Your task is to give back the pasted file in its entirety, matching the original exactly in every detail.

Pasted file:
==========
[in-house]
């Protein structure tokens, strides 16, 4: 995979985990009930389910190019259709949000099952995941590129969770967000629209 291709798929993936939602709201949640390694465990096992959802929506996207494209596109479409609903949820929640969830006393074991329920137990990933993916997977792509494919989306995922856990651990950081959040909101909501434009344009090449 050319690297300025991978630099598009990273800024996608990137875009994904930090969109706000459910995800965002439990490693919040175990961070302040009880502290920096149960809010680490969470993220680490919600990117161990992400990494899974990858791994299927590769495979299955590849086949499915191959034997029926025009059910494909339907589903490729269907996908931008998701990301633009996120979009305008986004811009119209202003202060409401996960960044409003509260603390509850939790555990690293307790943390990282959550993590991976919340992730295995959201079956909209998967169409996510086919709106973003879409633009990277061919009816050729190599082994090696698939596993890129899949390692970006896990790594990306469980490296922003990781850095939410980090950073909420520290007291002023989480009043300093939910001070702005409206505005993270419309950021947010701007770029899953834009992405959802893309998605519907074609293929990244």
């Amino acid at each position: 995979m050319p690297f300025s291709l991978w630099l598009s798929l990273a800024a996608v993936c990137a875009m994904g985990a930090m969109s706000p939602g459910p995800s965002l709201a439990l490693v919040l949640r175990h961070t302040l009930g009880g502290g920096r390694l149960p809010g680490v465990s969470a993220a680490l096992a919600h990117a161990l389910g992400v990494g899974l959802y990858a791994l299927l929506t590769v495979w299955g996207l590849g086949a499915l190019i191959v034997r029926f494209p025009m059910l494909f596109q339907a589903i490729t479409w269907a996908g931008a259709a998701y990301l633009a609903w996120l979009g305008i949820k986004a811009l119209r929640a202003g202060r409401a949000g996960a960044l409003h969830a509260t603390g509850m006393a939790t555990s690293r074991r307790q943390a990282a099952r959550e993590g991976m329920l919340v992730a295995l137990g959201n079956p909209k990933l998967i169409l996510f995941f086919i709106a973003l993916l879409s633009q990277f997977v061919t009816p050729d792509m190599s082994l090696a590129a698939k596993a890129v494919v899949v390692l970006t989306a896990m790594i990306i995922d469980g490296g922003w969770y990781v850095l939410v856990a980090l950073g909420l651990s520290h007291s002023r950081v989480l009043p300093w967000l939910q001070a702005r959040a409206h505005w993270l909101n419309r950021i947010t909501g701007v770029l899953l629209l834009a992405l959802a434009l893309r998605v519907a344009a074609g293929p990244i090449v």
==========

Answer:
[in-house]
């Protein structure tokens, strides 16, 4: 995979985990009930389910190019259709949000099952995941590129969770967000629209 291709798929993936939602709201949640390694465990096992959802929506996207494209596109479409609903949820929640969830006393074991329920137990990933993916997977792509494919989306995922856990651990950081959040909101909501434009344009090449 050319690297300025991978630099598009990273800024996608990137875009994904930090969109706000459910995800965002439990490693919040175990961070302040009880502290920096149960809010680490969470993220680490919600990117161990992400990494899974990858791994299927590769495979299955590849086949499915191959034997029926025009059910494909339907589903490729269907996908931008998701990301633009996120979009305008986004811009119209202003202060409401996960960044409003509260603390509850939790555990690293307790943390990282959550993590991976919340992730295995959201079956909209998967169409996510086919709106973003879409633009990277061919009816050729190599082994090696698939596993890129899949390692970006896990790594990306469980490296922003990781850095939410980090950073909420520290007291002023989480009043300093939910001070702005409206505005993270419309950021947010701007770029899953834009992405959802893309998605519907074609293929990244």
């Amino acid at each position: 995979m050319p690297f300025s291709l991978w630099l598009s798929l990273a800024a996608v993936c990137a875009m994904g985990a930090m969109s706000p939602g459910p995800s965002l709201a439990l490693v919040l949640r175990h961070t302040l009930g009880g502290g920096r390694l149960p809010g680490v465990s969470a993220a680490l096992a919600h990117a161990l389910g992400v990494g899974l959802y990858a791994l299927l929506t590769v495979w299955g996207l590849g086949a499915l190019i191959v034997r029926f494209p025009m059910l494909f596109q339907a589903i490729t479409w269907a996908g931008a259709a998701y990301l633009a609903w996120l979009g305008i949820k986004a811009l119209r929640a202003g202060r409401a949000g996960a960044l409003h969830a509260t603390g509850m006393a939790t555990s690293r074991r307790q943390a990282a099952r959550e993590g991976m329920l919340v992730a295995l137990g959201n079956p909209k990933l998967i169409l996510f995941f086919i709106a973003l993916l879409s633009q990277f997977v061919t009816p050729d792509m190599s082994l090696a590129a698939k596993a890129v494919v899949v390692l970006t989306a896990m790594i990306i995922d469980g490296g922003w969770y990781v850095l939410v856990a980090l950073g909420l651990s520290h007291s002023r950081v989480l009043p300093w967000l939910q001070a702005r959040a409206h505005w993270l909101n419309r950021i947010t909501g701007v770029l899953l629209l834009a992405l959802a434009l893309r998605v519907a344009a074609g293929p990244i090449v």